- Beware of Low Premiums
- You can save money by shopping around, but if it sounds too good to be true, it may be. Ask questions, settle for nothing less than detailed answers and call the insurance company’s home office to get more information if you think it’s a scam.
- Be wary of phone or door-to-door sales
- These practices are often used by unlicensed companies or scammers. Get a physical address and confirm with your state insurance commission that the company and agent are licensed.
- Check out the agent’s license
- Contact your state’s insurance commission to confirm that your agent is licensed and his or her license is up to date. The National Association of Insurance Commissioners has contact information for each state’s office.
- Don’t rush
- Take as much time as you need to shop for the best life insurance policy at the best price. Don’t let an agent rush you into buying a policy. Be suspicious if an agent is evasive about answering your questions about premiums, prices, coverage or payout arrangements.
- Keep Your Documents Safe
- Make sure you keep your actual policy and any other insurance-related documents in a secure location. This should include advertisements mailed to you, premium payment receipts and information about any life insurance claims. It’s also smart to keep notes of any telephone conversations you have with your agent or insurance company representatives.
- Pay by Check or Credit Card
- You want to be able to verify your life insurance payments. Checks and credit cards make that easy. Be suspicious if an agent tells you that you have to pay by cash. If you do pay with cash, make sure you have a receipt that shows the company’s name, the date and how much you paid.
Elderly consumers are frequent targets of scammers. If you suspect an older relative is being scammed, report it to your local police.
There are also several nonprofit, public interest and government agencies that can provide a wealth of consumer information about protecting yourself from various types of insurance fraud.
- Coalition Against Insurance Fraud (CAIF), a national alliance of consumer groups, government agencies and insurers
- National Association of Insurance Commissioners (NAIC), a professional organization of state insurance commissioners from across the U.S.
- National Insurance Crime Bureau (NCIB), a nonprofit organization that works with insurers and law enforcement to fight insurance fraud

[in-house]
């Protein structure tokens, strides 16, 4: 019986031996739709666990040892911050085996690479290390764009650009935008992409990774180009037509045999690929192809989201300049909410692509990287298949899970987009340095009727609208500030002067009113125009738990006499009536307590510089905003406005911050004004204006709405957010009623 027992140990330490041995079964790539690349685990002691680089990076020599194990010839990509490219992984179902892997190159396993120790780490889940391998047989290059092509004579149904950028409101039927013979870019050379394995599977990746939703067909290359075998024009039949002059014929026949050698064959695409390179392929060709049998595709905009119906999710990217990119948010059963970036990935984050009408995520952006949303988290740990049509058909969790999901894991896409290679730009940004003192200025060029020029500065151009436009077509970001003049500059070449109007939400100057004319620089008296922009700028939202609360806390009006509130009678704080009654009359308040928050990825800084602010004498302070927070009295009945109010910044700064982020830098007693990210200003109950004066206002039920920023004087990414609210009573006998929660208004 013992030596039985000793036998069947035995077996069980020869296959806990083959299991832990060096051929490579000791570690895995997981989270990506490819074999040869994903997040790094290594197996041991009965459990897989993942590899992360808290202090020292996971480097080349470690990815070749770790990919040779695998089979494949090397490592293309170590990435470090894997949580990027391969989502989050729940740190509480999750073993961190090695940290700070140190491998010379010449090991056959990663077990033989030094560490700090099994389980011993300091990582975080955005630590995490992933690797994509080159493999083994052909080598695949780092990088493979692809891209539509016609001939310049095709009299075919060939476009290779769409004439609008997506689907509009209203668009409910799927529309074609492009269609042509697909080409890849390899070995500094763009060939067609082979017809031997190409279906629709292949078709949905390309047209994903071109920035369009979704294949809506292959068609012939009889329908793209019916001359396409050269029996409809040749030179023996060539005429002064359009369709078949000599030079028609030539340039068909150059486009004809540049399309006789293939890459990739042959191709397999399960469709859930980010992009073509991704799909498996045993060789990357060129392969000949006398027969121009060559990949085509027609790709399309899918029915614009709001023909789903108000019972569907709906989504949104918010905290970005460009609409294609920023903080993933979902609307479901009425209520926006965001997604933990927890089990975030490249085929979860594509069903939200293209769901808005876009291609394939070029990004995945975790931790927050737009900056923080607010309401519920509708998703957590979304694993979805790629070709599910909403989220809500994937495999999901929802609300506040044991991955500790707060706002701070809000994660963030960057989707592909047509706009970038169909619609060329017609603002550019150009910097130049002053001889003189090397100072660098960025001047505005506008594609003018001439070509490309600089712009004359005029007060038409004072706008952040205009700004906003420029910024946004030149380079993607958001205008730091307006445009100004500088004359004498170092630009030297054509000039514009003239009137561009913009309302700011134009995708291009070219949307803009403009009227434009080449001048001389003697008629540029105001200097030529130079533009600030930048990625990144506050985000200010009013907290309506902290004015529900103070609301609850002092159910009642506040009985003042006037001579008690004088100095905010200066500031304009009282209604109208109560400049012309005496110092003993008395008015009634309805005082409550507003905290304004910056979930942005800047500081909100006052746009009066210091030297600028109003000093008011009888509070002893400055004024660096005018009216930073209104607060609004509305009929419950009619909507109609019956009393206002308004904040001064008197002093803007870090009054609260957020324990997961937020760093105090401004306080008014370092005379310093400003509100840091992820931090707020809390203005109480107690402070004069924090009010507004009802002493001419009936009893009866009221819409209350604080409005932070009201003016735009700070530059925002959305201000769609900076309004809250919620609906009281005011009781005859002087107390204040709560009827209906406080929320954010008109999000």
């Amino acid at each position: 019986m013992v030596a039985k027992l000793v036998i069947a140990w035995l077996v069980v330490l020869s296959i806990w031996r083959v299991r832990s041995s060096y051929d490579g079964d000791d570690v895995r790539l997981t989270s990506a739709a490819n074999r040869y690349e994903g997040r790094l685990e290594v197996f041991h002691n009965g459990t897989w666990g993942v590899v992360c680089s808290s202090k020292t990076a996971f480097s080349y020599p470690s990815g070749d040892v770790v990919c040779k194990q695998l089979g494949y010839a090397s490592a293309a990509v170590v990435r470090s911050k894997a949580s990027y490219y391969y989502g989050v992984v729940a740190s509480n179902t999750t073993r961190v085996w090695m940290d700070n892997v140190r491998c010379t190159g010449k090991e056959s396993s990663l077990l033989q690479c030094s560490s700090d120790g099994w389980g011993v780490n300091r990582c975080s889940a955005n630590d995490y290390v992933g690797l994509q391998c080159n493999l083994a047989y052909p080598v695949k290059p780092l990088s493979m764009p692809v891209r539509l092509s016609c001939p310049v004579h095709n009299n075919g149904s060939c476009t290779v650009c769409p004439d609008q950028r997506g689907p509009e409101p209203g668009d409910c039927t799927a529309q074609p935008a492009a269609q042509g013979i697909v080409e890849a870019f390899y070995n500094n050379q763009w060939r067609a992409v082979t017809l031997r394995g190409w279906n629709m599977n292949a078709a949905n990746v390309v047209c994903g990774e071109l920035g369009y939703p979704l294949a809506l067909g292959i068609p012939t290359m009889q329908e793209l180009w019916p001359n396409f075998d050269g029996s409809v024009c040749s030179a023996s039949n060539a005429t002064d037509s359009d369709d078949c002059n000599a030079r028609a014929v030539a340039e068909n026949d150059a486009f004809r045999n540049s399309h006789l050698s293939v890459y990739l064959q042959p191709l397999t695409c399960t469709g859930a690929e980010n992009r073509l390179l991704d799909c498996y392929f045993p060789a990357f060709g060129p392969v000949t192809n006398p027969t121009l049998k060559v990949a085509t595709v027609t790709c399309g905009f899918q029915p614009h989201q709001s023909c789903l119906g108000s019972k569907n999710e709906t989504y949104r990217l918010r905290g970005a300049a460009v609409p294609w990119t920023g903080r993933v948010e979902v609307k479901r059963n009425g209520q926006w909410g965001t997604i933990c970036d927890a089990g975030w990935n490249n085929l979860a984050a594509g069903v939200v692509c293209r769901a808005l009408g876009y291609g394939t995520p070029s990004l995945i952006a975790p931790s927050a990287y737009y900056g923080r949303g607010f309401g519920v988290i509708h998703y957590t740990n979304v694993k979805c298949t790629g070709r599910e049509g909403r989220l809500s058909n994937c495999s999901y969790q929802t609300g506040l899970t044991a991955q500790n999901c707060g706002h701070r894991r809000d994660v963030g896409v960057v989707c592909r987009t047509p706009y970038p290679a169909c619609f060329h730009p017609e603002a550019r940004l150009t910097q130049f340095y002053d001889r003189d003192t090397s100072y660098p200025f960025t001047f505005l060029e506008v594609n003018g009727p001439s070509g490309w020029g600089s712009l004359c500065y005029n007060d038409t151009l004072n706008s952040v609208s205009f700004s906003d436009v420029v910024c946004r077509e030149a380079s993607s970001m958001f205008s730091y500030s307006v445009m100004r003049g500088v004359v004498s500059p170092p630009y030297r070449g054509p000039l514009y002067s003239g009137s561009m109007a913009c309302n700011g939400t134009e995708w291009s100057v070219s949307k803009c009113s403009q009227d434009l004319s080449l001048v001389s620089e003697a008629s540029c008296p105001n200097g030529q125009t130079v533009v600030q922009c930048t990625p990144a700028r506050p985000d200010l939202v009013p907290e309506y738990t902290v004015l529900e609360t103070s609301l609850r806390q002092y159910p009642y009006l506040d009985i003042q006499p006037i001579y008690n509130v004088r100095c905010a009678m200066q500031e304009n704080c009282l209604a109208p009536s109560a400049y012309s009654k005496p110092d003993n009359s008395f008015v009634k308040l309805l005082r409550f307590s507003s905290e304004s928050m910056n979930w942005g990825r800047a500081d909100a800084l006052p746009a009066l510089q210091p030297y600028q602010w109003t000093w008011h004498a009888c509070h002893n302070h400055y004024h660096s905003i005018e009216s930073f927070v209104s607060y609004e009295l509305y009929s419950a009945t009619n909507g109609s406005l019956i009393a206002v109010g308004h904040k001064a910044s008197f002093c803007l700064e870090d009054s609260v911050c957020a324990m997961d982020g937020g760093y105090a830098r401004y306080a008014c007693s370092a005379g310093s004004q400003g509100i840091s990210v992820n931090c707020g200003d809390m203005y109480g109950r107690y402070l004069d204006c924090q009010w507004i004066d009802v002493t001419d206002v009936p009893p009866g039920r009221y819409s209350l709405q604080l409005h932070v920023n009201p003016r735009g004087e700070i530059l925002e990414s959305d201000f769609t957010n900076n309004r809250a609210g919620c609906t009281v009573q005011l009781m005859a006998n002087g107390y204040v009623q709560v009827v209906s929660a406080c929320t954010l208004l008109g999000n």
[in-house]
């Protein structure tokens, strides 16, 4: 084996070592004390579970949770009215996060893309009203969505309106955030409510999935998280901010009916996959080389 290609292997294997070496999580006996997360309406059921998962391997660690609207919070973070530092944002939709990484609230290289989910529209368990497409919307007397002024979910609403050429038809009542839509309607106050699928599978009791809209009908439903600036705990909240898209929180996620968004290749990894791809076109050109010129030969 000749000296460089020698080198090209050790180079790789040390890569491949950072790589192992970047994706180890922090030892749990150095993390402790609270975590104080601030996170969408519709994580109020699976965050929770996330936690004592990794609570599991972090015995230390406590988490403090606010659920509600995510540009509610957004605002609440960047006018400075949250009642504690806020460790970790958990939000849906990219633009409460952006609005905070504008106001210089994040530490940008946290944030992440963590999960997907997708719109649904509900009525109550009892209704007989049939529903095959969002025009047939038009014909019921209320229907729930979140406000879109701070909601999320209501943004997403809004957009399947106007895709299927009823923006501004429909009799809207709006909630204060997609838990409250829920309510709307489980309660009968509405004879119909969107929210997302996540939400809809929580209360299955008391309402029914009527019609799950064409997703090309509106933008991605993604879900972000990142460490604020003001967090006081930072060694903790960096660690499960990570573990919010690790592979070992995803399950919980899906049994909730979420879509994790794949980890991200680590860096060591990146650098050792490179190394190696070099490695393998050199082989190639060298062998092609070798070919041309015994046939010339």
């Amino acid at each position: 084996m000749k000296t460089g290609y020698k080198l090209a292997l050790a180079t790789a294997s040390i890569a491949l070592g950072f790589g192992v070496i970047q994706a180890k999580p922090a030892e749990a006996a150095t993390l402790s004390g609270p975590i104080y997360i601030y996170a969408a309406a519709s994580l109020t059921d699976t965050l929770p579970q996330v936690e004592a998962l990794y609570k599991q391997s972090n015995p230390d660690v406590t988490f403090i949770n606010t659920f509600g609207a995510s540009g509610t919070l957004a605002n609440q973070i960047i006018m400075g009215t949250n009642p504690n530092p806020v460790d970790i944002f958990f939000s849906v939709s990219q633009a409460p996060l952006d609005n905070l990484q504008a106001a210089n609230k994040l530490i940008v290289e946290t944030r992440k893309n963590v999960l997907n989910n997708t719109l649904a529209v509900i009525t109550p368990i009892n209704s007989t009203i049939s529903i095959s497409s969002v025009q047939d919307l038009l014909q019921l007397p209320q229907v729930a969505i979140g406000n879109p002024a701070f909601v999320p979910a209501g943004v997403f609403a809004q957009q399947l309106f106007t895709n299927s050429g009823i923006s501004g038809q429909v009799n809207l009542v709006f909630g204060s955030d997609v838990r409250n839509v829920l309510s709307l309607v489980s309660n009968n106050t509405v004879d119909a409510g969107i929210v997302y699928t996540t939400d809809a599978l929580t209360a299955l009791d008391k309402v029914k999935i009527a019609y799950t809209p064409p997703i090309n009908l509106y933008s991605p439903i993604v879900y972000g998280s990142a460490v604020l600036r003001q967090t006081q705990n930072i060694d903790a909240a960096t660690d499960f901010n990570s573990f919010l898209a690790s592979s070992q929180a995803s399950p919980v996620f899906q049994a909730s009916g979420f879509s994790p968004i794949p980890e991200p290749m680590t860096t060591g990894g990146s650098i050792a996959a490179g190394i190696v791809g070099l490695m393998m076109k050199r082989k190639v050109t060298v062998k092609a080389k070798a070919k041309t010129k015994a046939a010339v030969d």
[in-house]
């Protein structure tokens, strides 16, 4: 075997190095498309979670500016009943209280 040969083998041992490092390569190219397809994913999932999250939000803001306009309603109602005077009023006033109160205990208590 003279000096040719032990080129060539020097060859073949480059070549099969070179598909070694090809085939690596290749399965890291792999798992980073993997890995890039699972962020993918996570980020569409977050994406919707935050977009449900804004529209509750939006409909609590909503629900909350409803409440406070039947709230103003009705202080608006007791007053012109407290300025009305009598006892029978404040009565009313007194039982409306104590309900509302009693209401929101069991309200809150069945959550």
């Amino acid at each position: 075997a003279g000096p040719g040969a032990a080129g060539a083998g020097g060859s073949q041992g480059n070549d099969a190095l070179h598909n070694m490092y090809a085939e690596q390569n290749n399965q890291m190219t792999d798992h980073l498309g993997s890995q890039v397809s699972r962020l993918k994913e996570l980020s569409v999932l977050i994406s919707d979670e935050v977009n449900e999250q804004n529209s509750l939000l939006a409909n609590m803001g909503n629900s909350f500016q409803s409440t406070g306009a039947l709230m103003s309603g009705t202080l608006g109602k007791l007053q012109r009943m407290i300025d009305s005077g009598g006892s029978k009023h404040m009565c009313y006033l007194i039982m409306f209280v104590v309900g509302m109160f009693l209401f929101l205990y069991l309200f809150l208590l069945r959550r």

How to Report Life Insurance Fraud
If you suspect you or someone you know is the victim of life insurance fraud, you should report it immediately.
You can report life insurance fraud through the National Insurance Crime Bureau or the National Association of Insurance Commissioners.
8 Cited Research Articles
- Texas Department of Insurance. (2020, December 12). Insurance Fraud Guide. Retrieved from https://www.tdi.texas.gov/pubs/consumer/cb044.html
- Callaway, J., et al. (2016). Investigating Life Insurance Fraud and Abuse: Uncovering the Challenges Facing Insurers. Retreived from https://www.rgare.com/docs/default-source/newsletters-articles/fraud-white-paper.pdf?sfvrsn=a7ffa688_0
- Coalition Against Insurance Fraud. (n.d.). Fraud Stats. Retrieved from https://insurancefraud.org/fraud-stats/
- Federal Bureau of Investigation. (n.d.). Insurance Fraud. Retrieved from https://www.fbi.gov/stats-services/publications/insurance-fraud
- New York State Department of Financial Services. (n.d.). Report Suspected Insurance Fraud. Retrieved from https://www.dfs.ny.gov/consumers/scams_schemes_frauds/insurance_fraud_avoid_becoming_a_victim
- New York State Department of Financial Services. (n.d.). What Is Insurance Fraud? Retrieved from https://www.dfs.ny.gov/complaints/report_fraud
- California Department of Insurance. (n.d.). What Is Insurance Fraud? Retrieved from http://www.insurance.ca.gov/0300-fraud/0100-fraud-division-overview/05-ins-fraud/index.cfm#life
- California Department of Insurance. (n.d.). Insurance Fraud Is a Felony. Retrieved from http://www.insurance.ca.gov/01-consumers/105-type/95-guides/15-gen/insur-fraud-is-felony.cfm